The king ordered Edmund to be interrogated, hinting at torture if he did not cooperate. In the event, he gave full details about his followers and any steps they had taken to forward his cause. Among names he supplied were those of Lord Bergavenny and Sir Thomas Green of Greens Norton in Northamptonshire, who were arrested and taken to the Tower for questioning. Nothing could be proved, however, because Edmund had not accused them of plotting but merely included them among his supporters. Although Bergavenny was soon released, Sir Thomas fell ill, dying in the Tower. Vergil comments that King Henry suspected that in both cases the earl was not telling the truth – conceivably, he named them for the sake of revenge, but it is more likely he did so to give the impresssion he was cooperating and to avoid torture.7

Suffolk implicated two other magnates, however, whose treatment was so severe as to imply there was evidence they had been ready to rise for him. The Chronicle of Calais tells us what happened to the Marquess of Dorset and Lord William Courtenay, ‘which were both of kin to the late Queen Elizabeth and her blood’ and had been in the Tower for a long time. In October 1507 the pair were taken across the Channel, where they were ‘kept prisoners in the castle of Calais as long as King Henry VII lived and should have been put to death if he had lived longer’.8

For by then the king was a very sick man indeed. During the last three years of his life he fell ill annually, always in the spring, a progressive collapse in his physical health that was accompanied by an unmistakeable decline in mental powers. As early as 1502 Vergil noticed he was treating his subjects much more harshly and saying he wanted to frighten them into loyalty.9

Despite the apparent security of his regime, with the current White Rose firmly under lock and key, Henry did not feel safe. There are indications that, after decades of fighting off Yorkist pretenders, his paranoia had grown so intense that he began to see his own son and heir as a potential rival. Ironically, the hope of the Tudors was kept under close surveillance, guarded so strictly that he was all but under lock and key. (Perhaps his father, no mean judge of character, realized that his son was a very dangerous young man.)

The end of Henry VII’s reign was a thoroughly unhappy time for England and not just for the king. Driven by increasing avarice, Henry used the bonds he had developed to deter potential rebels (ruinous fines hanging over their heads) to screw money out of all and sundry. By now, his principal ministers were two ruthless young careerists, Sir Richard Empson and Edmund Dudley, both brutal extortioners. ‘As for Empson and Dudley’s mills, they did grind more than ever, so that it was a strange thing to see what golden showers poured down on the King’s treasury,’ comments Bacon. ‘Belike he thought to leave his son a kingdom and such a mass of treasure as he might choose his greatness where he would.’10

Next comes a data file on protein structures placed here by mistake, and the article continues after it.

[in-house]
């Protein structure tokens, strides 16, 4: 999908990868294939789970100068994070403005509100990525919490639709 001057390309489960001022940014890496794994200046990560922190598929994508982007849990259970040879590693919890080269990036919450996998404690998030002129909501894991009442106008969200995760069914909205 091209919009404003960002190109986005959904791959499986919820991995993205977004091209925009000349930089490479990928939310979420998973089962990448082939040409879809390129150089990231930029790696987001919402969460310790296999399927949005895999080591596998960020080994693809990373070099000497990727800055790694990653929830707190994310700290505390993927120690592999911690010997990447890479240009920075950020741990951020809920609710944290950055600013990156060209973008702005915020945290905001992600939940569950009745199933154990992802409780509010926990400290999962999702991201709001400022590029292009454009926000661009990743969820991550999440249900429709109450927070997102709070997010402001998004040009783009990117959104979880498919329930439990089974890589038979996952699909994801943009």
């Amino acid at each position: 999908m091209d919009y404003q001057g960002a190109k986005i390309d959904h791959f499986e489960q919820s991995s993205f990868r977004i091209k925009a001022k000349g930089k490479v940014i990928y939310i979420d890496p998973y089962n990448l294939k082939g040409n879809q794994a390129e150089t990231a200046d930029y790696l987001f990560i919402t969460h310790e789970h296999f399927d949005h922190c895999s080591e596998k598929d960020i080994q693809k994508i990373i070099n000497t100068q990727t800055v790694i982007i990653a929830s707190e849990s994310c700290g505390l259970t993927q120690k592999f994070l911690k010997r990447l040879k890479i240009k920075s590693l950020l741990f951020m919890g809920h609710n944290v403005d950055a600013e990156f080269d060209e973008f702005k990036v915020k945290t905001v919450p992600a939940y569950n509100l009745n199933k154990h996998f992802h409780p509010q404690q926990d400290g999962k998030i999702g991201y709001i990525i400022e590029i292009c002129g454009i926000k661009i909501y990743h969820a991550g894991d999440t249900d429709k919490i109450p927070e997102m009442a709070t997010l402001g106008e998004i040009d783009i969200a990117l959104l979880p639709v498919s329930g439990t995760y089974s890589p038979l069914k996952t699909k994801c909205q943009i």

Although the rich of whatever political hue suffered – blameless country gentlemen with large estates and rich city aldermen were favourite targets – there are indications that those who had long-standing Yorkist links were singled out in particular. Dudley, awaiting execution after Henry’s death, wrote a ‘Petition’, citing victims of the late king’s extortion. Among them were the Earl of Northumberland whose father’s loyalty had always been suspect; the Abbot of Furness, a friend and neighbour of Sir Thomas Broughton; and William Catesby of Northampton, the son and heir of Richard III’s henchman.11

Meanwhile, the fate of the Yorkist pretender, the White Rose, could not have been unhappier. At any moment he might be taken from the Tower and executed as a traitor – there was no need for a trial since he had been condemned to death during his exile. At some time in 1507 his faithful steward Killingworth sent a ‘memorial’ to Emperor Maximilian in which he says that, should the King of England die, then ‘the lord Duke Edmund will be in the greatest danger [maximo pericolo]’.12 All Europe knew that Henry VII’s health had been giving cause for alarm.

The king died on 21 April 1509. He had succeeded in keeping his throne by unremitting vigilance, never able to relax for a moment and enjoy what he had won, because of the threat from the White Rose. On his deathbed, however, Henry revealed to his son that he felt guilty about certain acts of injustice that he had committed during his reign, particularly the Earl of Warwick’s death, and he asked him to restore Warwick’s sister Margaret to her inheritance.13

16. Winter 1505–6: An Ill Wind

1. Chronicle of the Grey Friars, op. cit., p. 28.

2. LP Hen VII, op. cit., vol. I, pp. 278–85.

3. Chronicles of London, op. cit., p. 261.

4. Vergil, op. cit., p. 136.

5. CSP Sp, op. cit., vol. I, 456.

6. Vergil, op. cit., p. 136.

7. Ibid., pp. 138–40.

8. The Chronicle of Calais, p. 126.

9. Vergil, op. cit., p. 126.

10. Bacon, op. cit., pp. 182–3.

11. C.J. Harrison, ‘The Petition of Edmund Dudley’, English Historical Review, 87 (1972).

12. LP Hen VII, op. cit., vol. I, p. 319.

13. CSP Ven, op. cit., vol. 5, 575.